Our boycott of the One Belt One Road Forum in Beijing is a milestone in India–China relations. It is a watershed in India’s overall foreign policy as well because China is not only capable of overtaking America as the world’s most powerful nation but also happens to be the country which George Fernandes, defence minister in NDA 1, publicly called India’s enemy number one. And lest we forget, China was cited by Atal Bihari Vajpayee as the principal reason for India’s 1998 nuclear tests in a classified communication to Bill Clinton.
After sizing up Xi Jinping, PM Narendra Modi is known to keep a hawk’s eye on China with Foreign Secretary S Jaishankar and National Security Advisor Ajit Doval ably assisting him. Even before the laudable boycott of the OBOR Forum, the Dalai Lama’s recent prolonged sojourn in Arunachal Pradesh (which China claims), deepening engagement with Taiwan and the pampering of Uighur political activists bore the triumvirate’s signature. The trio clearly believes in looking China in the eye without blinking.
China, of course, is unable to digest our new policy. Within days of the OBOR snub, it retaliated by killing whatever little prospects India had of gaining admission into the Nuclear Suppliers Group at Berne next month, by insisting on the Nuclear Proliferation Treaty yardstick, clubbing us with Pakistan. Notably, Pakistan is the common denominator in every India–China discord—from the China Pakistan Economic Corridor responsible for our OBOR boycott, to Chinese opposition to UN listing Masood Azhar as a global terrorist and of course NSG membership.
Against this background, is it really wise on India’s part to join the Shanghai Cooperation Organisation—a Eurasian security grouping which China dominates—at its forthcoming Summit in Astana, Kazakhstan, on June 8–9? Largely due to Beijing’s tactics, it has taken India two long years to sign 28 mandatory conventions and draft documents for upgrading its observer status to full membership of SCO.
It certainly seems to me that signing up in today’s tense scenario—characterised by the chill that has set in after our OBOR snub and Beijing’s retaliation—is like walking into the tiger’s lair, or let's say the dragon's den. Modi’s presence in Astana is a given. Nawaz Sharif too will surely attend as Pakistan, like India, will be promoted from observer to full member. The stage is now set for the media to start speculating about the possibility of a Modi–Sharif meeting on the sidelines of SCO to break the dangerous India–Pakistan stalemate. But regardless of a Modi-Sharif tête-à-tête in Astana, it is time for New Delhi to re-examine the wisdom of joining SCO at this juncture when besides China, Russia—the other superpower which calls the shots in SCO—is no longer the “all-weather friend” India could blindly trust.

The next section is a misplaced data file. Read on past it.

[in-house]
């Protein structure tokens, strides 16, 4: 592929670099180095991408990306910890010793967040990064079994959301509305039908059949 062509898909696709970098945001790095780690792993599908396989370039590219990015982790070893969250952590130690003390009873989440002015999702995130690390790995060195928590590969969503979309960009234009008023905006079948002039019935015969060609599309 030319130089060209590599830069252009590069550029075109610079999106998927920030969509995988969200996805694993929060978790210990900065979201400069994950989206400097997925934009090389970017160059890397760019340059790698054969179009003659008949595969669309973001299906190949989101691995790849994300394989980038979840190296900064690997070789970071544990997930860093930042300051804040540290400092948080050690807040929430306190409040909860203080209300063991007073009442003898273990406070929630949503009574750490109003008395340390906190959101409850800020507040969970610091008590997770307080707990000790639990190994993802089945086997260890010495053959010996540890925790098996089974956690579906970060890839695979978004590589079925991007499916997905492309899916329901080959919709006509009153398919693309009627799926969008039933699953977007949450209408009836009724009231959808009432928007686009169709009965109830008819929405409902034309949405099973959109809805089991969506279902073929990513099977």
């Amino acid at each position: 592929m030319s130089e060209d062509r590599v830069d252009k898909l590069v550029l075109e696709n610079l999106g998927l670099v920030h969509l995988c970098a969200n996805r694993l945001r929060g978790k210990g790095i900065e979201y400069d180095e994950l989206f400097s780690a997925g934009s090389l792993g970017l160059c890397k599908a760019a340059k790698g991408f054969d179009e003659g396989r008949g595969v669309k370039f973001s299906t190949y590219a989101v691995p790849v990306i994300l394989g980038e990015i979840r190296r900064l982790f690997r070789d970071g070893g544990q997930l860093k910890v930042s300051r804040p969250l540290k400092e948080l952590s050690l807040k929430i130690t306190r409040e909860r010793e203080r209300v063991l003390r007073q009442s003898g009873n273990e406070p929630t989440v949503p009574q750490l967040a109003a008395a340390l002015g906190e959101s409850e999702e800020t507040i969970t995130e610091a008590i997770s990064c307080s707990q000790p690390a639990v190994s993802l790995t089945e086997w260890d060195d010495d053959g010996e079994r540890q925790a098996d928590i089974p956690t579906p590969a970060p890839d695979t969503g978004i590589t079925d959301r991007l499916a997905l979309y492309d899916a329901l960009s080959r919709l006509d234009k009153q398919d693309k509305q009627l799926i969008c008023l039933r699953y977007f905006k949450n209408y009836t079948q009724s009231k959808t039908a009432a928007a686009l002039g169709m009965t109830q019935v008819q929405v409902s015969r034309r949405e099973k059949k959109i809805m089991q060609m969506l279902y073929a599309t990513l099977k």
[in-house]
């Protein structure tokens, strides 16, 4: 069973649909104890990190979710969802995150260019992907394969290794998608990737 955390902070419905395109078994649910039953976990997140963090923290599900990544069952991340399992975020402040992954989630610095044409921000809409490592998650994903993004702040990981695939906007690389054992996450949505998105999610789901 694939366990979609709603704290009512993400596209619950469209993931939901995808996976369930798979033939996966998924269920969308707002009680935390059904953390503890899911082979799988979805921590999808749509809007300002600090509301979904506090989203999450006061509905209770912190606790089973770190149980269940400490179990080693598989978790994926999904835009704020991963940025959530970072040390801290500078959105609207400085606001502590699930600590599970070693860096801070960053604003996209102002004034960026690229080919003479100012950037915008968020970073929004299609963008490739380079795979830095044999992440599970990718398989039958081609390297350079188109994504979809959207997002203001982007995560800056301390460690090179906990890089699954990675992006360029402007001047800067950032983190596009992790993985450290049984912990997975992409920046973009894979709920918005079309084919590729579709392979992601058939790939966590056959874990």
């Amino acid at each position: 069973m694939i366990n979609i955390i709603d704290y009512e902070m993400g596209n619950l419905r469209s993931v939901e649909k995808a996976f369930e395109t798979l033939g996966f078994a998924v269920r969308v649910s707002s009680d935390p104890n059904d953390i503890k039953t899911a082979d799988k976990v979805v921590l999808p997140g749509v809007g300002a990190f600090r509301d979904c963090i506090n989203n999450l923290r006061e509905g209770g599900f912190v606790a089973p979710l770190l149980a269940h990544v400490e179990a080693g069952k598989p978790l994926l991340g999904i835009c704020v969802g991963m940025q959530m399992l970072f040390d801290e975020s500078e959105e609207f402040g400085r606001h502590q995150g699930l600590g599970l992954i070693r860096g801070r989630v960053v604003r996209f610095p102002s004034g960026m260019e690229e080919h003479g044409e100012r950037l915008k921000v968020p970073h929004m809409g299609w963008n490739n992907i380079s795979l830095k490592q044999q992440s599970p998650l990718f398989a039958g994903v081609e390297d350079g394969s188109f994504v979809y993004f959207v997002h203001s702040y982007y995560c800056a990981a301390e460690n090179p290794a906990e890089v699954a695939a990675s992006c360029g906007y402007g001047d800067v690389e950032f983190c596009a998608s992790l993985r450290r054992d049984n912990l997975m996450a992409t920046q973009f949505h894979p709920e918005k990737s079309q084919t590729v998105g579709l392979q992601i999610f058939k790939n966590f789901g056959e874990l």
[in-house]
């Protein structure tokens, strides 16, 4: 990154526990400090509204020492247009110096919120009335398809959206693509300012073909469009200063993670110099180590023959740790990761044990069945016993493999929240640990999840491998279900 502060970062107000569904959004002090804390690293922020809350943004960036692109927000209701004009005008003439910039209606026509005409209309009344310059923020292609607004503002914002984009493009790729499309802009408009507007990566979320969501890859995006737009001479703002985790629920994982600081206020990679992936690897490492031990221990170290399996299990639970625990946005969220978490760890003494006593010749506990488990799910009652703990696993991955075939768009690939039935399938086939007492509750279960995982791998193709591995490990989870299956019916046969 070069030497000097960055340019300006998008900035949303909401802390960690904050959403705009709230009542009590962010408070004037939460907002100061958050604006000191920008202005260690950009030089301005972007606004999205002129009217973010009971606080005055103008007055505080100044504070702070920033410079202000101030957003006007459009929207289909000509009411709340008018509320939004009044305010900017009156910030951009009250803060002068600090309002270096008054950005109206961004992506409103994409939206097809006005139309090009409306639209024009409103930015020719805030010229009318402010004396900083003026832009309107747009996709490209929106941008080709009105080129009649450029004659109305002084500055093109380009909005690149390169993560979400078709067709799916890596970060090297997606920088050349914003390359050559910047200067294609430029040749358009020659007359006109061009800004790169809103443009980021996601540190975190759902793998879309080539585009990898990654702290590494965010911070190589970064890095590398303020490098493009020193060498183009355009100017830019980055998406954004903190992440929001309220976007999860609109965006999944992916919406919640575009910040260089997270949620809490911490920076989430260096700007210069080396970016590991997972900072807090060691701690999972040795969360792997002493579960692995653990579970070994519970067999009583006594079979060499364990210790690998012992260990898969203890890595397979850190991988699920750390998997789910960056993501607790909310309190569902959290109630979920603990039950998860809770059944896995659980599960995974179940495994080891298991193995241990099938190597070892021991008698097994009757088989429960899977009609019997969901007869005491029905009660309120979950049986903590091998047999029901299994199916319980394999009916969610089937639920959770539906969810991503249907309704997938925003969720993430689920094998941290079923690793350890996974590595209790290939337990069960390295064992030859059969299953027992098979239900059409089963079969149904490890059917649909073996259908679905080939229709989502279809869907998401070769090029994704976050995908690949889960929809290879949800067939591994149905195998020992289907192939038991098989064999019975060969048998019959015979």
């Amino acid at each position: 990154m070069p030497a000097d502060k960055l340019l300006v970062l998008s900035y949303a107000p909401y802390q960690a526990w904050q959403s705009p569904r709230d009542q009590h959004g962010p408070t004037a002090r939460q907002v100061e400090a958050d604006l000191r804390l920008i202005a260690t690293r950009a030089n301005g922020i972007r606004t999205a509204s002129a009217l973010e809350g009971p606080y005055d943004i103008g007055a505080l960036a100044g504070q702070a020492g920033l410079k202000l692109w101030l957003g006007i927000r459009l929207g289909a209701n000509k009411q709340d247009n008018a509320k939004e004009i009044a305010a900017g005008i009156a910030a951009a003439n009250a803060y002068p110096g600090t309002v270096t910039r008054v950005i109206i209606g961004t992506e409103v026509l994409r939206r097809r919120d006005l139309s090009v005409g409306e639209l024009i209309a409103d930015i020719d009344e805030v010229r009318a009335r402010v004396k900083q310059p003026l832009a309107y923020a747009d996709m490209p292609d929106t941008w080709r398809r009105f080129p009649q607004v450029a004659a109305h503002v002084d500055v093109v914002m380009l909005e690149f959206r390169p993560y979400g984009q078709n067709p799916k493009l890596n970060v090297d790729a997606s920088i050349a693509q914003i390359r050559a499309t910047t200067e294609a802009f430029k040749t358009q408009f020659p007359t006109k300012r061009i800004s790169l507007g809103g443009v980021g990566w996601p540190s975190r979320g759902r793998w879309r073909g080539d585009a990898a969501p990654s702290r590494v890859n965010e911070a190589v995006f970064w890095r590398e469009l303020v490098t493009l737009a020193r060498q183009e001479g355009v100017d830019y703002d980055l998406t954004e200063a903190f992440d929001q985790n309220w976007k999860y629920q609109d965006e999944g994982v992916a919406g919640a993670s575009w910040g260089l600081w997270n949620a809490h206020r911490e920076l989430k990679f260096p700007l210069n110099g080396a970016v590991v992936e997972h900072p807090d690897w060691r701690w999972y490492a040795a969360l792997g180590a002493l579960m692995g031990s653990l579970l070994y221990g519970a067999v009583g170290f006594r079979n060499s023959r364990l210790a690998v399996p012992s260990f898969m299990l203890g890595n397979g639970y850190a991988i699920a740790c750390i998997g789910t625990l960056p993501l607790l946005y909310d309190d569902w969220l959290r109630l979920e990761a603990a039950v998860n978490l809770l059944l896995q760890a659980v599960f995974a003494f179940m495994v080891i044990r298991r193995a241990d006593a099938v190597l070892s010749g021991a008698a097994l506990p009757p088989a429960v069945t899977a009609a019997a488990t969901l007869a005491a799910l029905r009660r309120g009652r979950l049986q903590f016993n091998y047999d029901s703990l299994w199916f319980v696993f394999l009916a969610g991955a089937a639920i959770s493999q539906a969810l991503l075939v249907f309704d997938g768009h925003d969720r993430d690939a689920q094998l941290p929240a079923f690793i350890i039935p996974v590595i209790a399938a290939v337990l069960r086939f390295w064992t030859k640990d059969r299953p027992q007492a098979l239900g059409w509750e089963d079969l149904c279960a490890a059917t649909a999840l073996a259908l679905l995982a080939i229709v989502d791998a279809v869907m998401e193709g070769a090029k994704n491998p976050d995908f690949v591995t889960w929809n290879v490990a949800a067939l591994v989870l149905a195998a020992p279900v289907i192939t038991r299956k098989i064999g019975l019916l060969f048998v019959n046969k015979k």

I understand that New Delhi is so angry with Moscow over military exercises with Islamabad and sale of defence hardware, not to speak of Russia ganging up with China, Pakistan and Iran to legitimise the anti-India Taliban in Afghanistan, that it has read Russia the riot act. According to my information, India has bluntly told Russia that unless it somehow convinces China to expedite our NSG entry, India won’t sign the MoU with Russia for developing units 5 and 6 of the Kudankulam nuclear plant. Our stand is a financial blow to Moscow. Clearly, India now has enough self-belief to treat Russia as an arms dealer or nuclear energy expertise provider instead of a UN Security Council veto-wielding superpower we played second fiddle to for decades.
We can cope with Vladimir Putin’s Russia. But China, against whom India has now taken a tough, principled stand, poses a mega-threat for two reasons: Its perpetual quest for opportunities to humiliate us and its nexus with Pakistan; it is seething after the OBOR snub. By my reckoning, it will not stop at sabotaging our NSG prospects at Berne.
That is why I do not subscribe to BJP ideologue Ram Madhav’s optimism that “there is no reason to assume that India’s decision to boycott OBOR will affect bilateral relations with China adversely. Both India and China have a mature leadership under Modi and Xi.
They will work together in multilateral forums like the SCO, Asian Infrastructure and Investment Bank (AIIB) and BRICS”. Rather than trust Madhav, India should take very seriously ex-Navy Chief Arun Prakash’s warning that China might “re-enact a 1962 in the Bay of Bengal to cut India down to size again” by inflicting a “Pearl Harbour” in the Andamans. Seconding Prakash, retired Vice Admiral P K Chatterjee says that “as India can ward off a Chinese attack from the northern border, I can vouch that they will attack in the Bay of Bengal and Andaman Sea region.”
I would also attach equal importance to former IB chief M K Narayanan’s cautionary note that “buoyed by its defence budget of $151.5 billion (2017) which is much larger than that of all other nations with the exception of the US, China is no longer willing to remain a status quo power, or play by existing rules governing the international order. India must realise this, and avoid being caught unawares.” According to another defence expert, P Sawhney, China could unleash “cyberwarfare where it has unparalleled offensive capabilities; or, with proven anti-satellite capabilities, it could shoot Indian satellites in both geosynchronous and low-earth orbits—it has plenty in its arsenal to embarrass India.”
Clearly, Modi’s India doesn’t see China as a challenge but a threat. And we have stood up to the threat with full faith in our capabilities as manifested in our new-found resolve not to take China’s aggression, territorial or otherwise, lying down. When the battle lines are so clearly drawn, joining a China-led grouping honestly doesn’t make much sense—particularly as we were made to wait two years before being let in halfheartedly.
S N M Abdi
An award-winning journalist and commentator based in Kolkata